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Prevent Tar Spot Before it Infects Your Corn

March 15, 2019
This agronomic image shows tar spot.

Tar spot produces black tar-like spots on the leaf surface.

Because tar spot is a relatively new corn disease in the U.S., you may not recognize it as a threat. However, due to the significant yield damage it is capable of causing, it’s definitely a disease you’ll want to keep an eye on this season.

What to look for:

You’ll know tar spot by its dark spots on the leaf surface, but it infects the plant well before these symptoms are visible. It has a long latent period, meaning that corn can be infected 14 days or more before spots are visible, so the disease could be causing costly damage to your plants before you’re able to see it.

Why should you be on the lookout for tar spot?

You may feel that because tar spot wasn’t in your field last year, you really shouldn’t be concerned. However, we’d warn you to be on your guard this year if tar spot was confirmed in neighboring states or counties. It grows best in the Midwest climate due to the cooler temperatures and high relative humidity, and has the ability to overwinter. So, in areas where tar spot was found last year, there is increased risk of it showing up and spreading further in 2019.

Potential yield loss:

Although only 20 to 25% of overwintering spores will survive, tar spot is capable of producing millions of spores when conditions are right, so even just a few overwintering spores can cause significant damage.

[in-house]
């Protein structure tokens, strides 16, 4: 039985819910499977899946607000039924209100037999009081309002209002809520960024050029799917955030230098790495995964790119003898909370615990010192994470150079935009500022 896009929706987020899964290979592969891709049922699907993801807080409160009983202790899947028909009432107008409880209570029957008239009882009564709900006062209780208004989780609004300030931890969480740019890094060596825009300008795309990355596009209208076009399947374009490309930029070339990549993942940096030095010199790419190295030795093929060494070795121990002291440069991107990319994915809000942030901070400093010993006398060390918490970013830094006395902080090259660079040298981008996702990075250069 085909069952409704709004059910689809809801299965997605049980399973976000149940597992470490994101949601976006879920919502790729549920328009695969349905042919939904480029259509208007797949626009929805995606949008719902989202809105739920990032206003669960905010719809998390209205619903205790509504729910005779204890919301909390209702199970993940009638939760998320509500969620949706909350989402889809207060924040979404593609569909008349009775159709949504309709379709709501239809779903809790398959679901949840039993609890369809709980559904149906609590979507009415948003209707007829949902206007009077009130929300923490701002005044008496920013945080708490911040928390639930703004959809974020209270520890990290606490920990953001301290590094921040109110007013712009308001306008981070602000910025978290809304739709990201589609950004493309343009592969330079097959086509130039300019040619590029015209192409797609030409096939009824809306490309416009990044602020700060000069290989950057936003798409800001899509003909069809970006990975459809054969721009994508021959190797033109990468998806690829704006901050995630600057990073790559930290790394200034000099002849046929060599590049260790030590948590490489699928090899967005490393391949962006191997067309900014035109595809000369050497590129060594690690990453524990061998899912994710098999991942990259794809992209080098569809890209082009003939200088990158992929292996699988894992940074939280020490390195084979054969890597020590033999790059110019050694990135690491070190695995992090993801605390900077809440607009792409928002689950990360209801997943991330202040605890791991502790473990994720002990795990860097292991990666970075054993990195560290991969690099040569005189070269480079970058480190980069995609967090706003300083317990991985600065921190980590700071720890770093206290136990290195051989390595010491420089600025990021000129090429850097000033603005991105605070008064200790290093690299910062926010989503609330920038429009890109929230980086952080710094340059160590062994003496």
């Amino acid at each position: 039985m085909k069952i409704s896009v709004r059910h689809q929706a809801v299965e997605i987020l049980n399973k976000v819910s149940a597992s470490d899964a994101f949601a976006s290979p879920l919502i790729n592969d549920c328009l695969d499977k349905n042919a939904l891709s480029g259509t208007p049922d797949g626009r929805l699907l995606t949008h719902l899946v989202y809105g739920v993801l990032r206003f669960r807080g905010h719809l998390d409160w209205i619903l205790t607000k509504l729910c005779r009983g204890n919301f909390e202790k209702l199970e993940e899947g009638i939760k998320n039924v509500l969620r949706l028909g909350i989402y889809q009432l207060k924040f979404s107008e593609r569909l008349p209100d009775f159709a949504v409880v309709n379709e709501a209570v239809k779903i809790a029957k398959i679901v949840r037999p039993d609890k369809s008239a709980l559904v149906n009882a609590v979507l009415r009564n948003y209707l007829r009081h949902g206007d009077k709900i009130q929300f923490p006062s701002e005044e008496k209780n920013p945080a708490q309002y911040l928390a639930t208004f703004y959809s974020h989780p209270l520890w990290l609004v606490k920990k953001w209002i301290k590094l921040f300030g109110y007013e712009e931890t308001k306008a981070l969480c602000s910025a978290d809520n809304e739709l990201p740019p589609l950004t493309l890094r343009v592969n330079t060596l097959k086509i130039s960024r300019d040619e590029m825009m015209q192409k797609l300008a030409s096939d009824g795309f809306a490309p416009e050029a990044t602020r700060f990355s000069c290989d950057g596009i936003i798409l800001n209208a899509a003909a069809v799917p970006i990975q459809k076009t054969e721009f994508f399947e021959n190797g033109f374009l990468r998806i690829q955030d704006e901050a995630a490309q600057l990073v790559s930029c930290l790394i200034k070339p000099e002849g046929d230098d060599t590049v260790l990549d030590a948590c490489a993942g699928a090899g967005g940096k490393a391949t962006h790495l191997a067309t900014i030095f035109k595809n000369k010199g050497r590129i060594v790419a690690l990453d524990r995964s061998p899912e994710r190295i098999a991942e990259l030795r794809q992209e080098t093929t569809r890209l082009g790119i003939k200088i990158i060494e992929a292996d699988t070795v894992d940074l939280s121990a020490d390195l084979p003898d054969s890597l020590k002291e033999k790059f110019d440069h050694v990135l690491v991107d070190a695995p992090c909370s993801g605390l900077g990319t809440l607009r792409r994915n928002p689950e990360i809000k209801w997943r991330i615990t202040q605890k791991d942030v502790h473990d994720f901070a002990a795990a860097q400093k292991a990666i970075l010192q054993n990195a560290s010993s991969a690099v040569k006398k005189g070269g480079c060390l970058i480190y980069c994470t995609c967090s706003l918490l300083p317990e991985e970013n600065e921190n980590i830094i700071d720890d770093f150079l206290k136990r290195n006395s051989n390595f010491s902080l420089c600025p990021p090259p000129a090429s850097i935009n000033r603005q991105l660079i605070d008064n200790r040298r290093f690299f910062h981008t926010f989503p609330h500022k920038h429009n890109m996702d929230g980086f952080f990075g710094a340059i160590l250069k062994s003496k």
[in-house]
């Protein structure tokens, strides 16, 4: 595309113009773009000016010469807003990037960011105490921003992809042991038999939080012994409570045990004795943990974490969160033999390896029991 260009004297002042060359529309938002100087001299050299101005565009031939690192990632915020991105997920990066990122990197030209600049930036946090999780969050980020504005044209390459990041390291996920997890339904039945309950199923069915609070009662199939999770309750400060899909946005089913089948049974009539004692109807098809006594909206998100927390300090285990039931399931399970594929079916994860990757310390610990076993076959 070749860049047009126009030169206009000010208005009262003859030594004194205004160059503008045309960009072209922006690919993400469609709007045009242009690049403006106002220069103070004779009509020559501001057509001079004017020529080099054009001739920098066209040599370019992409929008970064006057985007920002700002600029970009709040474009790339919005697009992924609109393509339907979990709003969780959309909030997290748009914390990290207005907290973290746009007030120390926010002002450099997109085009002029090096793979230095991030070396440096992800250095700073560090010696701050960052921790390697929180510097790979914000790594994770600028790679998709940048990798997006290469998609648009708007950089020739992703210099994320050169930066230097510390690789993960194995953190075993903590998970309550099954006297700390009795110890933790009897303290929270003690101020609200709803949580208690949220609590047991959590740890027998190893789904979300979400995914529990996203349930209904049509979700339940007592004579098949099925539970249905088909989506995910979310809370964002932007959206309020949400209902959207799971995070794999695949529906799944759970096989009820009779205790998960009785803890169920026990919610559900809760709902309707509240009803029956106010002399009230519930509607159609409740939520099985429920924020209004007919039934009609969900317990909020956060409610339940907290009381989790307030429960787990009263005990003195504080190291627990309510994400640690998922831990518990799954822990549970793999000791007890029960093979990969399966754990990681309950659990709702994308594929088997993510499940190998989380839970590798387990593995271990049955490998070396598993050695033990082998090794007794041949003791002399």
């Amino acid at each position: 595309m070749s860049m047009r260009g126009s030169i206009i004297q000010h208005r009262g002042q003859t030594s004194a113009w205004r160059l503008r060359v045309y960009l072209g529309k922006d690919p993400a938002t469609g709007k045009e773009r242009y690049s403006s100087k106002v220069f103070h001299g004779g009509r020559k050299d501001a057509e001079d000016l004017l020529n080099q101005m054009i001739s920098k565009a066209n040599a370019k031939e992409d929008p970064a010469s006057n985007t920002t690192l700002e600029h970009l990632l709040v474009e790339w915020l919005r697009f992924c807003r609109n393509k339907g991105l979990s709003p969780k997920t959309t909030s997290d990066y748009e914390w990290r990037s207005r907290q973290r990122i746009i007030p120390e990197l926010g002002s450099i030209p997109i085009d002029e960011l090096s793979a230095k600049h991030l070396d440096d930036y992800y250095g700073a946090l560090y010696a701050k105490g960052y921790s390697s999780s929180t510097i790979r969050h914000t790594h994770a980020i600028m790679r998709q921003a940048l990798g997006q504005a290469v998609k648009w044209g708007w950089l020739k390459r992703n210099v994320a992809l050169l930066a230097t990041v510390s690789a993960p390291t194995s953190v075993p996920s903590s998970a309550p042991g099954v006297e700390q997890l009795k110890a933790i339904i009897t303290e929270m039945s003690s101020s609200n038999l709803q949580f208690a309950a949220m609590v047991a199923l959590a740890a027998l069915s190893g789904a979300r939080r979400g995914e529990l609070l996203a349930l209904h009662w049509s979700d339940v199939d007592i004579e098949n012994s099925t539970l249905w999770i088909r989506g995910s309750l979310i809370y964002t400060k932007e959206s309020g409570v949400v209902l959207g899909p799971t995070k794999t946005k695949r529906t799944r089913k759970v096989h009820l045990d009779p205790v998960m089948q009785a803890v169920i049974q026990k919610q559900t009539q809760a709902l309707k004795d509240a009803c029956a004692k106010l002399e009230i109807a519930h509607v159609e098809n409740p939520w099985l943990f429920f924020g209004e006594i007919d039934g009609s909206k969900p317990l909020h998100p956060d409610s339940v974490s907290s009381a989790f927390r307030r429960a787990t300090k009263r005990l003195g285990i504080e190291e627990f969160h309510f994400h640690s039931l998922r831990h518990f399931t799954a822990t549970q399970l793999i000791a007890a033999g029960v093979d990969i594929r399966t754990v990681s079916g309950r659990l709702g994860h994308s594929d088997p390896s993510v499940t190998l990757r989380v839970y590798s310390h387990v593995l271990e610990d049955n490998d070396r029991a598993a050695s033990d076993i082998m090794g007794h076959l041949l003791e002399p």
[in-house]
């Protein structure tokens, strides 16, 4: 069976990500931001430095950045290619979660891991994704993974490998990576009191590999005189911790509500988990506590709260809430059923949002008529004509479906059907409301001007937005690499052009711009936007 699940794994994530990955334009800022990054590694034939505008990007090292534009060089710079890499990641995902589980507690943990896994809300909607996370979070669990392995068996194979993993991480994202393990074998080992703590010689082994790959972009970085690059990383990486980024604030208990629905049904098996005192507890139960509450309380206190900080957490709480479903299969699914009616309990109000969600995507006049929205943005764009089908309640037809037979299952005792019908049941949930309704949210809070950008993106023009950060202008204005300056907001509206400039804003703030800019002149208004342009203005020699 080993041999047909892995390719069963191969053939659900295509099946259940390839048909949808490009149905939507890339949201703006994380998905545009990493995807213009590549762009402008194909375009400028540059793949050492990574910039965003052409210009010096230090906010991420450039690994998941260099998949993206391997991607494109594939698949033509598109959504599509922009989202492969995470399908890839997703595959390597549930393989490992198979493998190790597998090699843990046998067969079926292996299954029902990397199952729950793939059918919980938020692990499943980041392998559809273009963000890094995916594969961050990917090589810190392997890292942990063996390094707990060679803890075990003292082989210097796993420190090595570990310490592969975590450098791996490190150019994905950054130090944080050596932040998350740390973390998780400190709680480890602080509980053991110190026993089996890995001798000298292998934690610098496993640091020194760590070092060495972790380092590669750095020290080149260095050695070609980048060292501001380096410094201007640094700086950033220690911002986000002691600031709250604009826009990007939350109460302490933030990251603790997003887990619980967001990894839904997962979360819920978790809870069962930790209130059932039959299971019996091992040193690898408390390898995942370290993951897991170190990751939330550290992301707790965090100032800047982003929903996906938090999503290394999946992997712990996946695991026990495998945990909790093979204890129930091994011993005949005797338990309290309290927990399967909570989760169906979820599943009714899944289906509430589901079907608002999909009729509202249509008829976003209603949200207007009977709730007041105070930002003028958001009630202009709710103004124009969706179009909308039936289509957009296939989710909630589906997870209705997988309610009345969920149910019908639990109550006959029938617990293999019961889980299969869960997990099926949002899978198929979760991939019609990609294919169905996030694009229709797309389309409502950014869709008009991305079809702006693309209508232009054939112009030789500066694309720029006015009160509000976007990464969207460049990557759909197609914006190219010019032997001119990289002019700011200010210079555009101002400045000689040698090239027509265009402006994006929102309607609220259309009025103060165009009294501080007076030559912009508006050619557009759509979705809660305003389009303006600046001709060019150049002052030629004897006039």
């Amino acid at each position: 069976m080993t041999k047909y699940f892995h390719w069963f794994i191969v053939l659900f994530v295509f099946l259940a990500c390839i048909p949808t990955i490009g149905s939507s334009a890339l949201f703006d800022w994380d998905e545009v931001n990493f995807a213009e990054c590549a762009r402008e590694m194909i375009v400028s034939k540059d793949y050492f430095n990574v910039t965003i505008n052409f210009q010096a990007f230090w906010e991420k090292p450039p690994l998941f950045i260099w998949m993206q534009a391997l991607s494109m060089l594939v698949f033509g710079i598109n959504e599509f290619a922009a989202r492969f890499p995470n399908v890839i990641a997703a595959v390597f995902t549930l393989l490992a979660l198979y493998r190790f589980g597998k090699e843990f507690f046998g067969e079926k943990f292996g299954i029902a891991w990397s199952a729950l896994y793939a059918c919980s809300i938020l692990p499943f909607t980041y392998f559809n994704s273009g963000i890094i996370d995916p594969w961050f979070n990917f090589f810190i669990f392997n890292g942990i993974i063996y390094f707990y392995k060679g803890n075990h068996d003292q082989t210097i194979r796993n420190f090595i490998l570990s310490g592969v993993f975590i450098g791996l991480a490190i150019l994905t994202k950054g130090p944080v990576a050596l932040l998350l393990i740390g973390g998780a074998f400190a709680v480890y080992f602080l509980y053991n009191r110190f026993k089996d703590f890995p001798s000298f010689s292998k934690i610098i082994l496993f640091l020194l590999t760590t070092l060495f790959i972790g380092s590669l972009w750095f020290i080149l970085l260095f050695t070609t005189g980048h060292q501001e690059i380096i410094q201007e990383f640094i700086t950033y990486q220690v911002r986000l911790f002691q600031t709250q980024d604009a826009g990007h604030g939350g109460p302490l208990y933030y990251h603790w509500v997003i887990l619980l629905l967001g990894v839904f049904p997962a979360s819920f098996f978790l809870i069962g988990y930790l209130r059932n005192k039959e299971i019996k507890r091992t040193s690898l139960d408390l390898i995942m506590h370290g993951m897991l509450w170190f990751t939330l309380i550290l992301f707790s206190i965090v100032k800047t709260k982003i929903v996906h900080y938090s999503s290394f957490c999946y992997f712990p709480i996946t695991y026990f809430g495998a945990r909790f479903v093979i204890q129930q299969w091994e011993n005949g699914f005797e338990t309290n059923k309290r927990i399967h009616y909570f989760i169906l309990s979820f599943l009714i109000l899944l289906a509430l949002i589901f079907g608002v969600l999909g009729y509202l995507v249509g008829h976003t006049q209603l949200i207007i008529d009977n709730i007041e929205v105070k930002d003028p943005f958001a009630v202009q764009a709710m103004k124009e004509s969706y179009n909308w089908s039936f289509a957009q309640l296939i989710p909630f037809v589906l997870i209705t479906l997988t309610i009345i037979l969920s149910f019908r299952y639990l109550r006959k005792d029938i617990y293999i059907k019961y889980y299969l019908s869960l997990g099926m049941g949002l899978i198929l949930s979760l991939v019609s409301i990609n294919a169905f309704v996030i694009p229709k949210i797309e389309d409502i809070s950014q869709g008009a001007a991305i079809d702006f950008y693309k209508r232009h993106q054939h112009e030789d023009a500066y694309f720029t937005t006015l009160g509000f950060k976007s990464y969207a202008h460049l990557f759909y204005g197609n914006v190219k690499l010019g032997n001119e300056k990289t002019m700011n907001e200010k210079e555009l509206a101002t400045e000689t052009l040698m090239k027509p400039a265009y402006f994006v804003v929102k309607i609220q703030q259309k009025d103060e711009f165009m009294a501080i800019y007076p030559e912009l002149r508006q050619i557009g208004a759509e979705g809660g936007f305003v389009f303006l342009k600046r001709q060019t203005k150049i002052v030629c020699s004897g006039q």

Iowa State University research says with every 10% increase in disease severity, you could lose 10 to 15 bu/A. Tar spot can easily cause yield losses of 30 to 40 bu/A, and yield loss can be even greater when corn is infected early in the season.

How to manage it:

Saving on input costs can be attractive, but the potential damage and yield loss that can occur from tar spot isn’t worth it. Trials show that preventive fungicide applications are significantly more effective than curative applications against tar spot.

For best control, Syngenta offers Trivapro® fungicide. In a 2018 Arlington, WI field trial, corn treated with Trivapro applied at VT/R1 showed 2.8% tar spot severity compared to untreated corn with 11.3%.

If you had tar spot in your field in the past or are concerned about infection early in the season, we recommended a 2 spray of Trivapro at V4-V8 timing and VT/R1. If your risk is lower, we recommend 1spray at the VT/R1 timing to combat tar spot and many of the other yield-reducing corn foliar diseases, like Northern corn leaf blight and gray leaf spot.

To learn more about Trivapro performance on a broad spectrum of corn diseases, visit NotAfraidToWork.com or talk to your local Syngenta sales representative.

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All photos are either the property of Syngenta or are used with permission.

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